I tried to find her on the Internet but was unsuccessful. Isn’t it interesting I can remember HER name, but not her husband’s.

I have no idea why I dreamt of this girl last night. And why we were together in a stadium. Maybe my mind was putting together two of my great interests: women and sports.

A quick review of Google and “dreaming about an old crush” basically tells me my dream means I have unfulfilled longing in real life. True dat.

Given my life circumstances, I have been smart enough these days to move on from relationships like the one I had with this girl 20 years ago. I admit to having dallied with a married woman at work (as noted in these posts), but have since backed off of seeing her. I think with her I am capable of just being friends.

It is another story with another crush mentioned here: a woman half my age. She is unmarried and I seriously believe something could happen with her. But since I am still legally married I feel it is wrong to pursue her.

Although she may have had some interest at one time, I am pretty sure it is one sided now. After I ran into her recently, I unfriended her on social media. It was the only place I ever had any real contact with her anyway.

This recent conversation told me some things. For example, it made me realize she has a strong awareness of my age. Her comment about me perhaps seeking “early retirement” hurt. I have been living in another dream world with her, one in which our 30 year age difference wasn’t an issue.

Ultimately, I think my dream showed me how lonely I am. But I don’t have an answer as to what to do about it yet.

I do believe I want a divorce, but I have not gotten there at this point. As far as having another wife, I can’t see it. With a chronic disease that, left untreated, would kill me and my general poverty, I have (as one friend put it) nothing to offer a woman.

This leaves God. He’s all I have at this point.

Life coach Brendon Burchard says that we need to overcome our demons to be successful. One of these demons is doubt. The cure is faith, says Burchard. Faith that we will figure things out.

I might add to that prescription the need to include faith in God to help me do that.


A dim view of gender relations from a dimwit in the field

For the record, I am not a misogynist.

But I am a student of the human condition, and  today I am flustered by the state of relations between men and women. I’m not even thinking that much of the cause of the collapse of male/female connections, although when I do  I tend to blame RADICAL feminism. I stress the term “radical” inasmuch as I do consider myself a feminist (some of the women I know would be laughing at those last words). I have daughters, and I am very much in favor of them achieving great things in this world.

I suppose what got me thinking of the gender gap is the media I have exposed myself to today. In one interview on cable news I watched as the female host sarcastically said to her older male guest that she would let him go now so he could deal with his anger issues.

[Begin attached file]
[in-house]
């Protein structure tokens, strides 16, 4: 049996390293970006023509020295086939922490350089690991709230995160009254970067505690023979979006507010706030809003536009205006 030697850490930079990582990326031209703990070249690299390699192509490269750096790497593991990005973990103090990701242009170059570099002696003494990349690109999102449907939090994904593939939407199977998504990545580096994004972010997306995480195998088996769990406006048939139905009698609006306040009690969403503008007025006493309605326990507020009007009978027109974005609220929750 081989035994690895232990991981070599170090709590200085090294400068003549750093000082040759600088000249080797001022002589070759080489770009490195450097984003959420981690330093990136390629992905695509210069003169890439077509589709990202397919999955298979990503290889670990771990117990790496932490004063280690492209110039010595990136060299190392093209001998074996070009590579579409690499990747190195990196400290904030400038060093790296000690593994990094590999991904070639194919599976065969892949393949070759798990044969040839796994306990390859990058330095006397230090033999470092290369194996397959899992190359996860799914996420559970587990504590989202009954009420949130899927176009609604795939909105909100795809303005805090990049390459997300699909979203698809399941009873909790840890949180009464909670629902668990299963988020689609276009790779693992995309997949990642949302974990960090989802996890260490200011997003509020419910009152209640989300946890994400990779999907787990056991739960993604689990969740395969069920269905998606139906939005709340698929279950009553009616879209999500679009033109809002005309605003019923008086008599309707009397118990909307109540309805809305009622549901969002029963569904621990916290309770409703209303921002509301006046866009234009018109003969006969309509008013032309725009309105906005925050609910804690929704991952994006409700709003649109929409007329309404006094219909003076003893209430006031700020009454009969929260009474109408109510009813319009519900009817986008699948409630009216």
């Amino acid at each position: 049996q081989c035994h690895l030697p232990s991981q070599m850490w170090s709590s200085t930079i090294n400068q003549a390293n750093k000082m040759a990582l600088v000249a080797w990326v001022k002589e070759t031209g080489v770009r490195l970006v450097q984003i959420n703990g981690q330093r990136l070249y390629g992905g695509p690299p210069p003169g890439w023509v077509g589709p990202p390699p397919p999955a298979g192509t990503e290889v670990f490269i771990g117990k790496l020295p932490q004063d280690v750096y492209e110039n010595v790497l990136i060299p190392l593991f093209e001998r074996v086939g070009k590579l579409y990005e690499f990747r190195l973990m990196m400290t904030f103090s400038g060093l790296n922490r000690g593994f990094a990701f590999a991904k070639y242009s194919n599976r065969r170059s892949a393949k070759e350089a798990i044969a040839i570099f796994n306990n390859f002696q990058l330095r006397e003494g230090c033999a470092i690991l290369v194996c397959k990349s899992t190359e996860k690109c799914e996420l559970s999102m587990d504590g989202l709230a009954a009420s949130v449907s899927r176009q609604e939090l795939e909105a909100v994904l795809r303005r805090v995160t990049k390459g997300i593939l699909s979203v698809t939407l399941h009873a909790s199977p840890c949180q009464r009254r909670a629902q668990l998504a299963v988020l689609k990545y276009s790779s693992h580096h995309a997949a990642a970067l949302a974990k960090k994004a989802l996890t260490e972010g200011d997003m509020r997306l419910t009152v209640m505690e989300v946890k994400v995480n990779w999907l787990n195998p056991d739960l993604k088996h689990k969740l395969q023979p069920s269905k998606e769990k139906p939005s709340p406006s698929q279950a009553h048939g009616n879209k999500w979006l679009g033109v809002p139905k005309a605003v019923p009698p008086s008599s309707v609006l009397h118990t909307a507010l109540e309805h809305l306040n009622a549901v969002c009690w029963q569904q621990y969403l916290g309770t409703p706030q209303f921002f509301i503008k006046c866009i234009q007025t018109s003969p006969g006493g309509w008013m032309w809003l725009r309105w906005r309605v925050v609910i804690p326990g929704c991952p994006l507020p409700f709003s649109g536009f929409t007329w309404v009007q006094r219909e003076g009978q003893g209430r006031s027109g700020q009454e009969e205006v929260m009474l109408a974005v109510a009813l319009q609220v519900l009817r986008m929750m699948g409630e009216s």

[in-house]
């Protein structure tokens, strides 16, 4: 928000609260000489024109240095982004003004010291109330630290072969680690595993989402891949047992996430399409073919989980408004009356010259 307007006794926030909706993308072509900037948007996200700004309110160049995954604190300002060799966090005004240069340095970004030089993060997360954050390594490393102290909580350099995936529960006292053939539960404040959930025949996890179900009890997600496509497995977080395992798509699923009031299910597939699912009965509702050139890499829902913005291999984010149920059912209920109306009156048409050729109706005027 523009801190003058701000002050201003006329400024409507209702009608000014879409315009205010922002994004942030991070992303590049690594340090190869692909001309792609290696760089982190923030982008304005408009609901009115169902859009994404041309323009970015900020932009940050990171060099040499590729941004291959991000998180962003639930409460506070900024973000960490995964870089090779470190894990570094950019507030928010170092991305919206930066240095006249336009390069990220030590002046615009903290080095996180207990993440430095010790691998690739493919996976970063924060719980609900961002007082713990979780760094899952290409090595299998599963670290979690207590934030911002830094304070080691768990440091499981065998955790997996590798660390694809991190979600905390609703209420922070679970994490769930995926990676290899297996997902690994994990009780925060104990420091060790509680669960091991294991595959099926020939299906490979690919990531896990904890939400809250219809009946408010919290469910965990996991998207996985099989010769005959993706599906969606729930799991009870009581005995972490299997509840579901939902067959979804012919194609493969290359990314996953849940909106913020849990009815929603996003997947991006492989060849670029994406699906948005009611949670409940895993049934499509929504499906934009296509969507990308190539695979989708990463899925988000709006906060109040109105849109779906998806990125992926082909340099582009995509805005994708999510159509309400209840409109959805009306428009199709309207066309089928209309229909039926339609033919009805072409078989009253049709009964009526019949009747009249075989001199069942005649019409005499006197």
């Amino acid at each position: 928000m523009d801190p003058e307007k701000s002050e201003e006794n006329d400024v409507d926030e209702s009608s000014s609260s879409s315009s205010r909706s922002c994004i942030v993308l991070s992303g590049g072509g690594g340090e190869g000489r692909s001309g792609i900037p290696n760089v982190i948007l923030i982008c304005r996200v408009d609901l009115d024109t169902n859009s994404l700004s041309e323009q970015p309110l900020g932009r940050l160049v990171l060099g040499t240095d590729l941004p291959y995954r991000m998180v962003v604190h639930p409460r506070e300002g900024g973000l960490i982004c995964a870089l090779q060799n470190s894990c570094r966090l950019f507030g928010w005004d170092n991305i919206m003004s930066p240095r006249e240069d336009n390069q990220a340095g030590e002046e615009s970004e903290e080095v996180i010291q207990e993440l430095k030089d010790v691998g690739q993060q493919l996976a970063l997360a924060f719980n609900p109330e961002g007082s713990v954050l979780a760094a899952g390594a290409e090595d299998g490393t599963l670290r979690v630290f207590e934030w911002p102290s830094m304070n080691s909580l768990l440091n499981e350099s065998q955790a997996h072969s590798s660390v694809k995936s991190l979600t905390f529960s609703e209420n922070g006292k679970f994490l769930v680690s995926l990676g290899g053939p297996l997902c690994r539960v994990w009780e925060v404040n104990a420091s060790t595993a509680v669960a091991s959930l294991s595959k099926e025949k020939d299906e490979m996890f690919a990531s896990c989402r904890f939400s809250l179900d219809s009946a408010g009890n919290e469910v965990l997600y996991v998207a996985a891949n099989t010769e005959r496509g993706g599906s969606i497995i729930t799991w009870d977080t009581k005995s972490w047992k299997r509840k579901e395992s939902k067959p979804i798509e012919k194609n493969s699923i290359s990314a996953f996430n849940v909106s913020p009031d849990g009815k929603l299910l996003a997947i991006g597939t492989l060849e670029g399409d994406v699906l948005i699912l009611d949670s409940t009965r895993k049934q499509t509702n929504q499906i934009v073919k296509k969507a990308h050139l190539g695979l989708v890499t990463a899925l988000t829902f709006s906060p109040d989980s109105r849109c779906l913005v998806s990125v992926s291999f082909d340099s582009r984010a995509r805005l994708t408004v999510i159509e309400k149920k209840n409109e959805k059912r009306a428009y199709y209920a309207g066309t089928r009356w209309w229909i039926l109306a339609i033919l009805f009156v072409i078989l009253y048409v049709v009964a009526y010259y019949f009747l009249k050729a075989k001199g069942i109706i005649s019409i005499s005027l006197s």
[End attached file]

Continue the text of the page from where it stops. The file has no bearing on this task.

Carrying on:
I thought this to be very unfair of her because they had been discussing politics, always a topic where the participants bring heat. She had in the guise of using a conditional clause strongly inferred that the politician they were discussing was a sexual predator.

The guest took issue with this in strong terms, and told the host that she was obsessed with sex on her program instead of the political issues. The male in this boxing match was an experienced pol, the woman a media darling (although to be fair she had been a lawyer at one point).

To me, if women want true equality they need to stop accusing men of anger issues when the latter disagree with them on a topic and express their objections in passionate terms. There is a double standard at work when women are allowed to be strongly emotional on a topic (e.g, angry) and the man is labeled a hothead by her when he comments with feeling.

After watching this interview  I went to a special showing of the 1980 film “The Shining’, mainly because it is one of Jack Nicholson’s most famous roles and I had never seen the film. I am  big fan! Big fan.

I also have gotten a bit interested in the horror genre, a real break from my former evangelical past which frowned on such flicks. I find a lot of these films to have quite good stories with relevant themes and good acting. Personally, I also think some of them are humorous.

“The Shining” was not funny by any means, even though Nicholson twisted his face into his landmark expressions. I was not laughing at his portrayal of a workaholic husband who cared more for his writing than his wife and kid. It hit too close to home.

While he is writing his wife interrupts him just to say hello and see how he is doing, he berates her for doing so in a profanity laced tirade. Even though she tries to convince him that their son needs serious medical attention, ole Jack refuses to leave the remote hotel they are staying in for the winter to see to the boys health.

Of course, in addition to being your normal male boor, he also goes berserk and tries to kill them. That’s taking misandry a bit too far if you ask me. I don’t know how other men felt watching “The Shining”, but I wanted to put a bag over my head right then and there in the theater. Of course, it’s just fiction, right girls.